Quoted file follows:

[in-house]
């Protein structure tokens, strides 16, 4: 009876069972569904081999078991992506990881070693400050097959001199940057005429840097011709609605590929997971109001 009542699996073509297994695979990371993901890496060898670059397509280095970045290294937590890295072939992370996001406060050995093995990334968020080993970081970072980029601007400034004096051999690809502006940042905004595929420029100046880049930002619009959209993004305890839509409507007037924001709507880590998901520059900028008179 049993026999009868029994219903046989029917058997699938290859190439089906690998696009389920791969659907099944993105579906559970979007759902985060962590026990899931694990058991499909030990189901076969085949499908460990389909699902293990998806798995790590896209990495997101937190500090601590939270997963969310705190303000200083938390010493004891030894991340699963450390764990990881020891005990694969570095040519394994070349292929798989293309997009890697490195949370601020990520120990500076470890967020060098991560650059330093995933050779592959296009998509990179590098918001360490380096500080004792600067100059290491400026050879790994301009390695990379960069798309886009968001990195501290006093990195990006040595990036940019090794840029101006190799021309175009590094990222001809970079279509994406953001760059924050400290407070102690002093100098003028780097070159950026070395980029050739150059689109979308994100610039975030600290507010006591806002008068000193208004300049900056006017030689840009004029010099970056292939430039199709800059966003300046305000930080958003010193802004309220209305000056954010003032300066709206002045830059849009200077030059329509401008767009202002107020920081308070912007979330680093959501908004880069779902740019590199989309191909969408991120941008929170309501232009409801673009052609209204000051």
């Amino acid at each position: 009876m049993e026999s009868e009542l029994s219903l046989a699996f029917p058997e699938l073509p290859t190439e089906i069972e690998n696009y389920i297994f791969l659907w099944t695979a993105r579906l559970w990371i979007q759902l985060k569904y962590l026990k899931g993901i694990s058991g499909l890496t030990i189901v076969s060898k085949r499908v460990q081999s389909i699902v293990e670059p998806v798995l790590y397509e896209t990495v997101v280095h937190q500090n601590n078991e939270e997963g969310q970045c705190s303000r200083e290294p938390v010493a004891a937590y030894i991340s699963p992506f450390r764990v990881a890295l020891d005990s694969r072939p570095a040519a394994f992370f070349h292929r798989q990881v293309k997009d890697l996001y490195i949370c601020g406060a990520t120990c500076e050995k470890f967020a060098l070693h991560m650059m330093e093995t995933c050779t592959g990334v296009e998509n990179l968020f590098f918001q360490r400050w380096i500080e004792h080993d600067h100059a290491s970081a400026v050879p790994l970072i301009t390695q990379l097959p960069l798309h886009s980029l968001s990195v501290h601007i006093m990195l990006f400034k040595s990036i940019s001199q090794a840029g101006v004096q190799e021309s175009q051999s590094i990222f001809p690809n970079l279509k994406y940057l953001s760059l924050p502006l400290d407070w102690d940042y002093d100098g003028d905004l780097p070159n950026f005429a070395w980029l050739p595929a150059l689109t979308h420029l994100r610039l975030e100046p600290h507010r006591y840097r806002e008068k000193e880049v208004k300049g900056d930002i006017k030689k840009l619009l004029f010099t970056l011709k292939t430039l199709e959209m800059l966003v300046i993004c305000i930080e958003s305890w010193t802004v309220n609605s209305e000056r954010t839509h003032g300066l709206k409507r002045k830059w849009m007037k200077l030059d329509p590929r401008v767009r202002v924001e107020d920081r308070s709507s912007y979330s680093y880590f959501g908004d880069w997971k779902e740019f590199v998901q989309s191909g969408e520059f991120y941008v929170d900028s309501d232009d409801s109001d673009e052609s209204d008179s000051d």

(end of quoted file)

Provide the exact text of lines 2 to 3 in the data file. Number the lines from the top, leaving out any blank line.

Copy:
């Protein structure tokens, strides 16, 4: 009876069972569904081999078991992506990881070693400050097959001199940057005429840097011709609605590929997971109001 009542699996073509297994695979990371993901890496060898670059397509280095970045290294937590890295072939992370996001406060050995093995990334968020080993970081970072980029601007400034004096051999690809502006940042905004595929420029100046880049930002619009959209993004305890839509409507007037924001709507880590998901520059900028008179 049993026999009868029994219903046989029917058997699938290859190439089906690998696009389920791969659907099944993105579906559970979007759902985060962590026990899931694990058991499909030990189901076969085949499908460990389909699902293990998806798995790590896209990495997101937190500090601590939270997963969310705190303000200083938390010493004891030894991340699963450390764990990881020891005990694969570095040519394994070349292929798989293309997009890697490195949370601020990520120990500076470890967020060098991560650059330093995933050779592959296009998509990179590098918001360490380096500080004792600067100059290491400026050879790994301009390695990379960069798309886009968001990195501290006093990195990006040595990036940019090794840029101006190799021309175009590094990222001809970079279509994406953001760059924050400290407070102690002093100098003028780097070159950026070395980029050739150059689109979308994100610039975030600290507010006591806002008068000193208004300049900056006017030689840009004029010099970056292939430039199709800059966003300046305000930080958003010193802004309220209305000056954010003032300066709206002045830059849009200077030059329509401008767009202002107020920081308070912007979330680093959501908004880069779902740019590199989309191909969408991120941008929170309501232009409801673009052609209204000051």
């Amino acid at each position: 009876m049993e026999s009868e009542l029994s219903l046989a699996f029917p058997e699938l073509p290859t190439e089906i069972e690998n696009y389920i297994f791969l659907w099944t695979a993105r579906l559970w990371i979007q759902l985060k569904y962590l026990k899931g993901i694990s058991g499909l890496t030990i189901v076969s060898k085949r499908v460990q081999s389909i699902v293990e670059p998806v798995l790590y397509e896209t990495v997101v280095h937190q500090n601590n078991e939270e997963g969310q970045c705190s303000r200083e290294p938390v010493a004891a937590y030894i991340s699963p992506f450390r764990v990881a890295l020891d005990s694969r072939p570095a040519a394994f992370f070349h292929r798989q990881v293309k997009d890697l996001y490195i949370c601020g406060a990520t120990c500076e050995k470890f967020a060098l070693h991560m650059m330093e093995t995933c050779t592959g990334v296009e998509n990179l968020f590098f918001q360490r400050w380096i500080e004792h080993d600067h100059a290491s970081a400026v050879p790994l970072i301009t390695q990379l097959p960069l798309h886009s980029l968001s990195v501290h601007i006093m990195l990006f400034k040595s990036i940019s001199q090794a840029g101006v004096q190799e021309s175009q051999s590094i990222f001809p690809n970079l279509k994406y940057l953001s760059l924050p502006l400290d407070w102690d940042y002093d100098g003028d905004l780097p070159n950026f005429a070395w980029l050739p595929a150059l689109t979308h420029l994100r610039l975030e100046p600290h507010r006591y840097r806002e008068k000193e880049v208004k300049g900056d930002i006017k030689k840009l619009l004029f010099t970056l011709k292939t430039l199709e959209m800059l966003v300046i993004c305000i930080e958003s305890w010193t802004v309220n609605s209305e000056r954010t839509h003032g300066l709206k409507r002045k830059w849009m007037k200077l030059d329509p590929r401008v767009r202002v924001e107020d920081r308070s709507s912007y979330s680093y880590f959501g908004d880069w997971k779902e740019f590199v998901q989309s191909g969408e520059f991120y941008v929170d900028s309501d232009d409801s109001d673009e052609s209204d008179s000051d």